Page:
• Alexandra Benson

Sketchbook DIY

Updated: Sep 15


In my Arts and Visual Technology 595 class, we recently created our own sketchbooks in class. I loved the process so much that I started gathering supplies at home and bought an inexpensive bookbinding kit (https://a.co/d/gcVk8UO). This blog post will be filled with pictures and descriptions of materials and process and even a video!


MATERIALS:

  • Variety of papers/writing surfaces (I even cut up a mailer envelope to use as a paper)

  • PVA archival glue (https://a.co/d/1LGlwKQ)

  • Waxed Thread

  • Large sewing needle

  • Bone folder (or large popsicle stick)

  • 2 pieces of chipboard cut to size (sketchbook backing works well too!)

  • 2 pieces of decorative paper for front & back covers

  • Paper awl

  • 2-4 binder clips

  • measured template for marking holes

  • X-acto knife

I have a variety of papers, watercolor paper, photo paper, vellum paper, card-stock,

calendar pages, brown shopping bag



PROCESS:


We are going to start off by making 3 signatures. A signature of a book is the outer page that will house several more pages in between. For this project, let's make 3 signatures that house 4 different papers each. ***each signature will be visible on the binding***


Next, using the bone folder, you will fold each paper. The bone folder will help create a crisp crease. Video shows me creasing the papers for one signature grouping.


After you've created your 3 signatures, it's time to mark where you'll be making holes. I created a template that fit the height of my book and created marked points accordingly. You can see I also labeled the top and bottom on my template, so if my measurements are off a little, at least all my signatures will match. I used a binder clip to hold all the papers for each individual signature so when I go to poke holes with the awl they wont shift.

Once you have marked where your holes will go, it's time to poke them with the awl!



Time to start stitching! You will take your waxed thread and measured about 3 shoulder lengths of thread, thread your needle (I used a large curved needle) and start stitching from the outside bottom of your first signature. Continue using the binder clip to ensure the papers don't shift while sewing. Leave a 1.5" tail on the outside of the first signature, clip the tail under the binder clip to hold it in place. Weave in and out of the first signature. You'll notice the inside stitch is the longer stitch. **Make sure you stitches are taut, you don't want pages shifting from a stitch that is too loose.**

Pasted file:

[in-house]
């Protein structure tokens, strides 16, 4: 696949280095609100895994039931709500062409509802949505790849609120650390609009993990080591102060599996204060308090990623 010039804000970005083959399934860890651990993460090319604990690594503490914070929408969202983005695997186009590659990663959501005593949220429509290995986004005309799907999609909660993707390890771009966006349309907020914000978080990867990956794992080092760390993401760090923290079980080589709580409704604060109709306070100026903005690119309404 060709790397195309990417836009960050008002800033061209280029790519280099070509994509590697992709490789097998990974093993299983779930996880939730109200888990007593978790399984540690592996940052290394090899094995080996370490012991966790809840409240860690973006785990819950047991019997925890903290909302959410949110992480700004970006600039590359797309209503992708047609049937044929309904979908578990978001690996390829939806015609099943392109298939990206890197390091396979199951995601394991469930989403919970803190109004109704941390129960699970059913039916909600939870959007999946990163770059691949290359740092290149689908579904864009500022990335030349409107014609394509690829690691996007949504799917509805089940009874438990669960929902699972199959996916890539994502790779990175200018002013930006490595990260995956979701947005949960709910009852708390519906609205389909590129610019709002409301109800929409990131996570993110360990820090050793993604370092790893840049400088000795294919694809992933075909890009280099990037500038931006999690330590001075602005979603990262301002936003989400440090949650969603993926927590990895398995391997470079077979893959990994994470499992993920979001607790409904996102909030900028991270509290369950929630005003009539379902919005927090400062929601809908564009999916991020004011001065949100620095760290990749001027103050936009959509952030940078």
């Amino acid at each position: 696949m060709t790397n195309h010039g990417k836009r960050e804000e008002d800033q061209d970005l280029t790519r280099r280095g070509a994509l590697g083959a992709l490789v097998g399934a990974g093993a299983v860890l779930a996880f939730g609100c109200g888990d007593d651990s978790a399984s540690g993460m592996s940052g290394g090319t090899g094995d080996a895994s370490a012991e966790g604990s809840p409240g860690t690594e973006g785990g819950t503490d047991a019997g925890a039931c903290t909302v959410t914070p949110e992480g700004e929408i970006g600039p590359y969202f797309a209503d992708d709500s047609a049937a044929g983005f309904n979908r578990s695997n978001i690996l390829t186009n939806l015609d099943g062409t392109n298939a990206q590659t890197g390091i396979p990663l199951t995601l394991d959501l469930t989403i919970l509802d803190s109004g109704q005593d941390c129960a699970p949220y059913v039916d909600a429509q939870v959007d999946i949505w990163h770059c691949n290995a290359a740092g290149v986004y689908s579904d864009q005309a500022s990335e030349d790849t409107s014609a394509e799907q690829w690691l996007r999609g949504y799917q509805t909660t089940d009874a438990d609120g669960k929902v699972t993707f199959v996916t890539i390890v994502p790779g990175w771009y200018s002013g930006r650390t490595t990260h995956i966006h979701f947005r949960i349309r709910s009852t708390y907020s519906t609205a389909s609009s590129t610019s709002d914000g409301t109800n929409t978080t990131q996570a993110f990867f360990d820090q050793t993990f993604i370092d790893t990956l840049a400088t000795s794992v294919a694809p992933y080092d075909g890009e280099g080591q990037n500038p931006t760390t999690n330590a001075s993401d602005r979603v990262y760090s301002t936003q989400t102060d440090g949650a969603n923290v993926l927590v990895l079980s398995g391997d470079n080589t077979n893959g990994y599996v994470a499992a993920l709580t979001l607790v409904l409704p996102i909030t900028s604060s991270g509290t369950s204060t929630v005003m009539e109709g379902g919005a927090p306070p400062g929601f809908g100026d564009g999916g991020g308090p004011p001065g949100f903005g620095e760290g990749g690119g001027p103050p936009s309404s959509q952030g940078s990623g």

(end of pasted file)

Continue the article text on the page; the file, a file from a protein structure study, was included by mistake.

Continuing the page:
Time at attach the second signature! Remove the binder clip from the first signature. Take the second signature, open it up and attach one side to the rest of the first signature with a binder clip.

Time to sew. Take the needle (which should be on the outside of signature one) and sew into the first hole of signature two. When your next stitch comes to the outside stop to see the next picture in the step.

With the needle, take the thread and pull it under the first visible stitch in signature one. This will ensure that the signatures are attached. Once you've secured the stitch you can send in down into the next hole.


You'll continue this process all the way to the end of signature two.

When you get to signature three, see how I pulled the thread behind the first loop on the bottom? That will secure the bottom hole of the three signatures.

Repeat what you did for signature two with signature three. Once completed, I clipped the signatures and set it aside to work on the cover. The cover will be a glued cover. For the cover, you can use chipboard, but I used the backs of 2 store purchased sketchbooks that I had handy. I cut them to size.

You may want to choose 2 decorative papers to cover the front and back of your cover. You'll also need to get your PVA glue and a paint brush to apply the glue generously but thinly. On one side of each cover decide where you'd like the place your decorative paper. If you need to cut the paper to fit the chipboard, it's advisable to do so after if's glued to make sure it's cut exactly to size. If you have an X-acto knife, it'll come in handy at this point. I used origami paper on my sample, so I needed 4 piece of paper.

Start with one cover side, spread the glue with a glue brush, thinly but generously.


Attach your decorative paper to the glued side, take the bone folder and run it along the paper to make sure all air bubbles are smoothed out.

Repeat the process with the other cover, then flip them both so you can see the excess paper that needs to be cut, carefully trim with your X-acto knife.



Time to connect to the signatures. The first page on the top signature, the last page on the bottom signature will be attached to the covers. Have your binder clips ready so you can secure the book until the glue dries.



Repeat the process for the back cover and then binder clip everything together to allow it to dry.


You have a finished handcrafted book, for sketching, scrapbooking, or experimenting mediums on different surfaces! I'm excited to use my book(s) to start experimenting with how different mediums will handle on different surfaces. Stay tuned for my next post about our class room rotational sketchbook.....


If you're interested in a book on "How to make Books" Check out this one by Esther Smith.












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